Schlumberger

Case Study: Waste Injection Completed in Argentina under Challenging Operating Conditions and Onset of Rainy Season

Challenge: An operator in Argentina’s Tartagal area needed to dispose of a fixed volume of drill cuttings and drilling waste in a short time before the start of the rainy season. The available disposal well had a completion type considered particularly risky. Because of the critical short lead time, a Front‐End Engineering Design could not be conducted. M‐I SWACO had successfully injected 42,000 bbl of drill cuttings into the selected formation in 2001. The type of completion on the disposal well could potentially make injection particularly risky. The well has two intermediate casings, 9⅝ and 7 in., respectively. The 7‐in. casing has two perforated sections of 23 ft (7 m) at approximately 2,323 and 4,596 ft (708 and 1,401 m), true vertical depth. The lower perforations were fired through the 3‐in. production tubing. To inject through the 3‐in. tubing, an R‐2 packer was set at 5,331 ft (1,625 m), isolating the 7‐in. section from the lower part of the well. Initially the target zone for injection was the Tonono formation, where the lower perforations were placed at 4,596 ft (1,401 m). The upper perforated interval at 2,323 ft (708 m) belongs to the Tarija formation, which prior to injection presented a negative pressure. This producing formation is currently depleted and both perforated intervals are connected through the 7‐in. annulus. During an injection operation, differential pressure through these connected perforation intervals could create a casing collapse and potential loss of the injector well. Other risks associated with an injection operation include possible screenout during injection as a result of negative pressure in the annulus and waste breach to surface as a result of upward fracture propagation.

Solution: M‐I SWACO engineers analyzed all potential challenges involved with this high‐risk project. Various solutions were presented, including a workover to isolate the upper and lower perforations. The workover solution was rejected due to limited logistics and cost. Because normal operation procedures could not be applied and the existence of equipment restrictions, the M‐I SWACO team performed a specially designed, detailed injectivity test. A step‐rate test was conducted and the results showed that the injection was feasible. Based on the injectivity test results, meticulous operational procedures were identified. The injection rates, displacement volume, solids concentration, slurry rheology, and other parameters were well established. Because the completion limited the maximum surface injection pressure to 1,750 psi a regular flush of the annulus with freshwater was recommended to displace solids away from the wellbore and maintain low injection pressure.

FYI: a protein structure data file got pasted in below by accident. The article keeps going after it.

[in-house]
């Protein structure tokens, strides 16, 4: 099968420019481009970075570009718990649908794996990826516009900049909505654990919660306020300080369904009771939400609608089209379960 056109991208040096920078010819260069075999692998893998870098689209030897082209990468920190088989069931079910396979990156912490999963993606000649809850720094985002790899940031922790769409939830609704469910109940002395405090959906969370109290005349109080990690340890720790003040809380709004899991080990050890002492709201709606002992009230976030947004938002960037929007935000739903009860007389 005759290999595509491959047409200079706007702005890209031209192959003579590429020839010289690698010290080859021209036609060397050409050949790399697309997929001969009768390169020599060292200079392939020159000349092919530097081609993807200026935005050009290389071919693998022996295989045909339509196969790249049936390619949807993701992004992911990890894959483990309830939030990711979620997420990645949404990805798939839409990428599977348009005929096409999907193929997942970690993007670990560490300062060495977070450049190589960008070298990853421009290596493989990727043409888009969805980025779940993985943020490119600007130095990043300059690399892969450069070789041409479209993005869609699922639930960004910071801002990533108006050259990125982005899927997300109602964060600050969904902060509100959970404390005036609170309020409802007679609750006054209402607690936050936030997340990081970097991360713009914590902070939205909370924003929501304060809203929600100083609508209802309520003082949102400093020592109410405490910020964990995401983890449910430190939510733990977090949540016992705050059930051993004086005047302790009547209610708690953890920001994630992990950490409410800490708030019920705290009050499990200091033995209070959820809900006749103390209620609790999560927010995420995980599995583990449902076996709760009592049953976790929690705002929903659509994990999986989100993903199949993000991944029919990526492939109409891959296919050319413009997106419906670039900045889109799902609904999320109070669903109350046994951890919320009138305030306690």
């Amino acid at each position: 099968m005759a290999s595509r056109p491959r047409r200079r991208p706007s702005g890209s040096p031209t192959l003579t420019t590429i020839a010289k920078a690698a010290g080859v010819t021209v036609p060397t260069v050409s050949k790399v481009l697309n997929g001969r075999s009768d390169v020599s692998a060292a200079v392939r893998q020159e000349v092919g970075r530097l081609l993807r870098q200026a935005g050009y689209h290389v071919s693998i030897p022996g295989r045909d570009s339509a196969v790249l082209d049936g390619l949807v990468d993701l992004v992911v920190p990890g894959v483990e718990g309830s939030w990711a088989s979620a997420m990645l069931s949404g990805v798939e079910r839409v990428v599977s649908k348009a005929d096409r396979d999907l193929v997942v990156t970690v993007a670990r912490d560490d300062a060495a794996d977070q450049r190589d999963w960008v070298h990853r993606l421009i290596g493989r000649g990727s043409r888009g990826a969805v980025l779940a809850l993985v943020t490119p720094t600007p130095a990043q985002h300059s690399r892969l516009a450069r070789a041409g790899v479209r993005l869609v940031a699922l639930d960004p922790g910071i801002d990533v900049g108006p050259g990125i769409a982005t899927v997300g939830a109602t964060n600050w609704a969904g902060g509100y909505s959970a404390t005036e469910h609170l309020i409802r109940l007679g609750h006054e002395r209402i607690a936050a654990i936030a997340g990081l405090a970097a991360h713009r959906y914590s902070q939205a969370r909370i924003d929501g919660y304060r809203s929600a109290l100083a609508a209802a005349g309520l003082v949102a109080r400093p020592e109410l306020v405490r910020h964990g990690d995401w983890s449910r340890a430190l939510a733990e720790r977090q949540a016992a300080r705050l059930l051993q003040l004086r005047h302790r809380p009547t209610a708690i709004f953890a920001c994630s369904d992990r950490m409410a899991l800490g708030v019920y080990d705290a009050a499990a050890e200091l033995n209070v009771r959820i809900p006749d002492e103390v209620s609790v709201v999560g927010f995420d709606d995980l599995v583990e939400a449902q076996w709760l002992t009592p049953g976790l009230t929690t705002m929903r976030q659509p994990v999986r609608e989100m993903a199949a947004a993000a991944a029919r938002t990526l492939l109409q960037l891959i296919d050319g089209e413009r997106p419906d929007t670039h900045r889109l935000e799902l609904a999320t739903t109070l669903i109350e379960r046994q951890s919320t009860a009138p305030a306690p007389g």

Result: Since the beginning of the operation a daily report has been sent to the M‐I SWACO Waste Injection Subsurface group to conduct the pressure monitoring and analysis. Any possible anomaly in pressure behavior is identified. Project results surpassed initial volume objectives. More than 56,000 bbl of slurry waste have been injected, containing approximately 18,000 bbl of drill cuttings. Cuttings from other locations were transported to this well for disposal. Start of the injection of this waste was achieved before the rainy season began and the injection has continued without anomalies. Injection will be interrupted to accommodate rain effects and will resume as weather allows.

Summary

The proposed waste injection process in a disposal well in Argentina presented both the client and M‐I SWACO with significant risk that involved mechanical restrictions in the completion assembly and the onset of the rainy season. A particular concern was the possibility of a waste breach to surface due to fracture propagation upwards, more pronounced in the shallow injection zones.

Armed with previous experience on and knowledge of this disposal well, the M‐I SWACO operations team and WI Sub‐surface group designed and performed a step‐rate test to guarantee project success.


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